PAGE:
Composting Chickens - IdlewildAlaska

Blondie and Harlow, ready to get to work.

Don’t forget to print out your own list! Download your FREE printable here!

Compost Bin Don’t Feed the Chickens List – IdlewildAlaska

Easter Eggers - IdlewildAlaska

Meet the new girls! We’re all still working on getting to know each other.


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11 Responses to The Composting Chicken Machine

  1. Nicole

    As if I needed more reason to want my chickens!! This is so perfect, I love the fact it is a win win for the chickens and my compost

  2. Sarah

    I love feeding my chickens our scraps. I didn’t know you shouldn’t give your chicken tomato plants. I am going to have to look into that because I always throw my old tomato plants into their area when I tear them out of the garden. oops! 🙂

    • Idlewildak

      I knew the leaves were a no-no for people, so I guess it makes sense they’re not good for the girls either! I had to look it up too cause I was planning on doing the same thing. Although it is really funny to watch them chase the bouncing ball when you toss in a ripe tomato 😀

  3. Skye

    I had no idea this could work. I wonder if I can convince my husband that we need chickens so we can start composting?

  4. Jenn

    Chickens aren’t for me (I may live in Amish Country, but I grew up in Philadelphia, so all I know about chickens is that they’re quite tasty when double-dipped in batter!), but I think it’s awesome that you can take care of two needs at once: composting, and feeding chickens. 😀

  5. Rhonda Crank

    You are right, chickens are great composters. I turn my flock out into the garden for a few months during winter and they really help clean up and get the garden ready for spring. Your pictures are really great. The girls are beautiful. Thanks for sharing,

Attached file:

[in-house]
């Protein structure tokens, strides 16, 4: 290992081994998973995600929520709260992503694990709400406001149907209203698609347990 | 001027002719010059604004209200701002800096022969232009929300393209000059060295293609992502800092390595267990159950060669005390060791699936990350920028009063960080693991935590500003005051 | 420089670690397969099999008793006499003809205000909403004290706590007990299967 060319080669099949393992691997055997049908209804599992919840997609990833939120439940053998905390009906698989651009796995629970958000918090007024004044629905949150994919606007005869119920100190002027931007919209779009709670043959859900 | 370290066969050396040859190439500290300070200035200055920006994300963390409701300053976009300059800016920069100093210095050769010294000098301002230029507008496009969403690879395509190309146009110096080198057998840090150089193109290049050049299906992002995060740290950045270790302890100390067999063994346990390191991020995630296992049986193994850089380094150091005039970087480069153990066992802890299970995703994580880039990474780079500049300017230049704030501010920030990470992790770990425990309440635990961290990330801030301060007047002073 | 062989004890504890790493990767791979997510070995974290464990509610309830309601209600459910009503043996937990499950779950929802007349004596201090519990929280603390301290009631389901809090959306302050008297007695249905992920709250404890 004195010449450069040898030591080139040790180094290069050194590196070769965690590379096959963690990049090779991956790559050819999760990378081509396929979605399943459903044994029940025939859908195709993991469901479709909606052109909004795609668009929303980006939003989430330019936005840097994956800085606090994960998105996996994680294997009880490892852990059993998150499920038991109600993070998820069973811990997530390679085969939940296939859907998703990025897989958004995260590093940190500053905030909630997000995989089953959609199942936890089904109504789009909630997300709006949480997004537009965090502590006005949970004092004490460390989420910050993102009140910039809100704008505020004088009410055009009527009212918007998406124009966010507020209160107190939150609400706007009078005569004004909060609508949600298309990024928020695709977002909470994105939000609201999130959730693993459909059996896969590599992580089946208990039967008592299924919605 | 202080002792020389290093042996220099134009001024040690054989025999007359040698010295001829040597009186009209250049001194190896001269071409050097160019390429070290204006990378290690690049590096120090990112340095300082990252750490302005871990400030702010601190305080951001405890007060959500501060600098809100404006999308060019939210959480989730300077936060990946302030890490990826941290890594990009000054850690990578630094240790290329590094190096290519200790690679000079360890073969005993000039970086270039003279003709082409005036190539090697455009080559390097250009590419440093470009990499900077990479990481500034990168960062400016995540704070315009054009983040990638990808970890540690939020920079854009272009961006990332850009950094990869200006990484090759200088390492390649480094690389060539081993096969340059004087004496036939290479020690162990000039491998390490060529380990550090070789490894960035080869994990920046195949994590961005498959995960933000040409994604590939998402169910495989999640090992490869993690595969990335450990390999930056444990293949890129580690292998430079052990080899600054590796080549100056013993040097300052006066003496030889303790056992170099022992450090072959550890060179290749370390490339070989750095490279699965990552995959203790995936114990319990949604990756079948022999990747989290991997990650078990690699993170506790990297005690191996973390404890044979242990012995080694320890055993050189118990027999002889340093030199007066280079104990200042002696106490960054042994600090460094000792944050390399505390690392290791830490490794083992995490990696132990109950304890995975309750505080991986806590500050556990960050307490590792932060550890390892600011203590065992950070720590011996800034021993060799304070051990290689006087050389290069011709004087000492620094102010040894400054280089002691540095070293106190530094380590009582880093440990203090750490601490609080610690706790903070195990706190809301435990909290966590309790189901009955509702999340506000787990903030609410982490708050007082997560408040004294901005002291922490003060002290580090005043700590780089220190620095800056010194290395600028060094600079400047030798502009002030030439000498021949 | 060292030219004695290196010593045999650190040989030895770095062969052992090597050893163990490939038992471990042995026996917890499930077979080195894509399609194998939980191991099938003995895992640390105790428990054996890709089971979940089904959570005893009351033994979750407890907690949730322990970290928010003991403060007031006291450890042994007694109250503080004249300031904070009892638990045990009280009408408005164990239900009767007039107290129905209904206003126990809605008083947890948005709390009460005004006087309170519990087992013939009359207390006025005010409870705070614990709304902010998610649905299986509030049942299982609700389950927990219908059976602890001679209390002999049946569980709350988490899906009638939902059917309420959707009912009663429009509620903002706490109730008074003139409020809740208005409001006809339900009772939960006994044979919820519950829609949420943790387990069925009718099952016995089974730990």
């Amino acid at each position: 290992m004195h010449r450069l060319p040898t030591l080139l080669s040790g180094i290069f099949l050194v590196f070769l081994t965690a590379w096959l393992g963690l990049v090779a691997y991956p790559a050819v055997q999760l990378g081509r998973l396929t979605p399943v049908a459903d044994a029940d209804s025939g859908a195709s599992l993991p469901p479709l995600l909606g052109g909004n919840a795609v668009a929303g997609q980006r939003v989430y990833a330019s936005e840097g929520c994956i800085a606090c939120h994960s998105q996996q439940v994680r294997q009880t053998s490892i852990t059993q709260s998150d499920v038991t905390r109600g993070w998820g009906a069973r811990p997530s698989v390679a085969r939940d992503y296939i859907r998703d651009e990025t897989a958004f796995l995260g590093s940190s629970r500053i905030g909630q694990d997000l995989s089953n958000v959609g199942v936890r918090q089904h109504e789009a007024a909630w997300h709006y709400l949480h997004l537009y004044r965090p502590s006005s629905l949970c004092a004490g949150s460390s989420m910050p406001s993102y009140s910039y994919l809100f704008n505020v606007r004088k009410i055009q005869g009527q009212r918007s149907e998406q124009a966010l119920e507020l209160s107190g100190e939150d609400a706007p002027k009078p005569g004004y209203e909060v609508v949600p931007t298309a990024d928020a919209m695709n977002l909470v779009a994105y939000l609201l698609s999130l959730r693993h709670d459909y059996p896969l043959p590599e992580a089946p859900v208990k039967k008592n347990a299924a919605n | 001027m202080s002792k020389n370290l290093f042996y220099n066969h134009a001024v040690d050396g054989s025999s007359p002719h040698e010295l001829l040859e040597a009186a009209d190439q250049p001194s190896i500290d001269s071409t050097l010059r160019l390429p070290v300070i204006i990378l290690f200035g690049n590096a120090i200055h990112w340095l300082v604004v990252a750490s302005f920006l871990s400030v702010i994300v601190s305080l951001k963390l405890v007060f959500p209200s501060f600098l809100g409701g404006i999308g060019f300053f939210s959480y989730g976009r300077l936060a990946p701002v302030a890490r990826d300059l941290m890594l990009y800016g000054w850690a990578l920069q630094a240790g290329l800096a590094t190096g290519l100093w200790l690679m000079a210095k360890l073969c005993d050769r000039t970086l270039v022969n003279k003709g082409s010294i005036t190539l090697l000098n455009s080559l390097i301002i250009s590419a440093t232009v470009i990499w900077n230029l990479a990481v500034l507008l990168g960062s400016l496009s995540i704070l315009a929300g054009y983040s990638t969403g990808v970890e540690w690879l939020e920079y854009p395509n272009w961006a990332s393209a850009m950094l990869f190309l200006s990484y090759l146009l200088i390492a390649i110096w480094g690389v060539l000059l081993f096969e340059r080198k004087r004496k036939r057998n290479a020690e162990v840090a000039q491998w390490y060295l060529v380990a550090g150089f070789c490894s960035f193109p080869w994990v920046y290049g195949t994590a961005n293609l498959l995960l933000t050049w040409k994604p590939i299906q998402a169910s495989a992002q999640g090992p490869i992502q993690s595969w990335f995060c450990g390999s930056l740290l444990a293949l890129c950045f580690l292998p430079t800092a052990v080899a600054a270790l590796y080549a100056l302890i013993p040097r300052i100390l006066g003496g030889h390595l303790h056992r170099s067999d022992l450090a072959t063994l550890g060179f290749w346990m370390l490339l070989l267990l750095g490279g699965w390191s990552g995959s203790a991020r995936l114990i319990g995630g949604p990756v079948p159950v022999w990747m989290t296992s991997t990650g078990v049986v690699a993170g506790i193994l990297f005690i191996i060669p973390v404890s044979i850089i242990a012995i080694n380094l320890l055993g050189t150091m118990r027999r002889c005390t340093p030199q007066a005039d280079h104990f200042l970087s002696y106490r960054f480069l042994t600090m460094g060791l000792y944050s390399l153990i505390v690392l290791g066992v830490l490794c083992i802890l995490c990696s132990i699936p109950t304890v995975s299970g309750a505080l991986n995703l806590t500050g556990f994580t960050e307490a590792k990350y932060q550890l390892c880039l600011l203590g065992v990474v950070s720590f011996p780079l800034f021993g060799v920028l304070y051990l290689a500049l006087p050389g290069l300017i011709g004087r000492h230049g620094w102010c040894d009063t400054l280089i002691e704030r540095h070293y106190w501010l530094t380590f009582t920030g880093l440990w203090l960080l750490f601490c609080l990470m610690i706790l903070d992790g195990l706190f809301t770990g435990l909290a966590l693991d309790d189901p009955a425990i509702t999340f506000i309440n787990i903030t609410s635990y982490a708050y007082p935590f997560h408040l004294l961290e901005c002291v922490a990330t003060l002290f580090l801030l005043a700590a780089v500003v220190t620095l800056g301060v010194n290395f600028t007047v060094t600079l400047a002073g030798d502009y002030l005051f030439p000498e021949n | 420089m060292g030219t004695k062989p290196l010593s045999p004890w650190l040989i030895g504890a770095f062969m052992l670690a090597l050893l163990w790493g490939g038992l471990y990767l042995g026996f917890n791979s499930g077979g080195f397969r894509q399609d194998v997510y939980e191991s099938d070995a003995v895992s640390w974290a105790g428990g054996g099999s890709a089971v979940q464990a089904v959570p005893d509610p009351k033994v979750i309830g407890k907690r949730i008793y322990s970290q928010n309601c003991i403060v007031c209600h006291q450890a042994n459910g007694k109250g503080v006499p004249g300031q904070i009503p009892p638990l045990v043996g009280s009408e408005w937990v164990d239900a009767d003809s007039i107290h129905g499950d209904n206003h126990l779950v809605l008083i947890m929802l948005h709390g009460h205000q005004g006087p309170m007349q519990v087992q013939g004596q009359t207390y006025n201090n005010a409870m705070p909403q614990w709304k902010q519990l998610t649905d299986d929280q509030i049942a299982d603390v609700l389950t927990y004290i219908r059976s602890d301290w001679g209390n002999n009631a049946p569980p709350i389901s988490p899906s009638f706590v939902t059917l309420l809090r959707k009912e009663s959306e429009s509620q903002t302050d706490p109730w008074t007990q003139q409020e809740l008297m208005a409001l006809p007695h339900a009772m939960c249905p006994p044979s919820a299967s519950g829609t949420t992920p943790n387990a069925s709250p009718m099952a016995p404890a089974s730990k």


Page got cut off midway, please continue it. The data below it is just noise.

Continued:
6. Maria

    Did your experiment work? Maybe I put too much bedding and not enough other stuff, or maybe my run area is smaller than ideal for the amount of bedding I threw out there, orrrr maybe I need more chickens to effectively dig around, but I ended up with a flat, hard mat of chicken bedding with periodic pieces of pineapple “skin” or whatever. My husband insisted the following spring it would reek something awful and dug it put before the weather got too warm.. I only threw bedding from the coop out the coop door in the warm weather, or so, but once it started dipping to freezing, I didn’t for sure. So maybe I should have stopped adding long before that? Not sure. We ARE in Anchorage and so we didn’t want to risk making neighbors mad via awful smell.. Maybe once we move out to the Valley this will be more successful because time and not worrying about neighbors will be on our side? Eh.

    Maria :]

    • IdlewildAlaska

      Well, I can’t say I’ve had a lot of “other stuff” to throw in the run, but I love the finished product! At just a glance, the run looks like fairly compacted dirt, but once you dig in and loosen it up, it’s gorgeous. Most of our compost usually consists of coffee grounds, onion skins, garlic skins, and the occasional bits of produce. Coffee, onions, and garlic is a no go for chickens, so they get our bits of produce and the old bedding goes in the run. There’s no smell to it whatsoever. I should mention though, I only use wood chips for bedding in this coop. I used straw once in the larger coop and then tossed it into the accompanying run. It reeked horribly. I don’t use straw anymore. Something about it just doesn’t take care of the smell.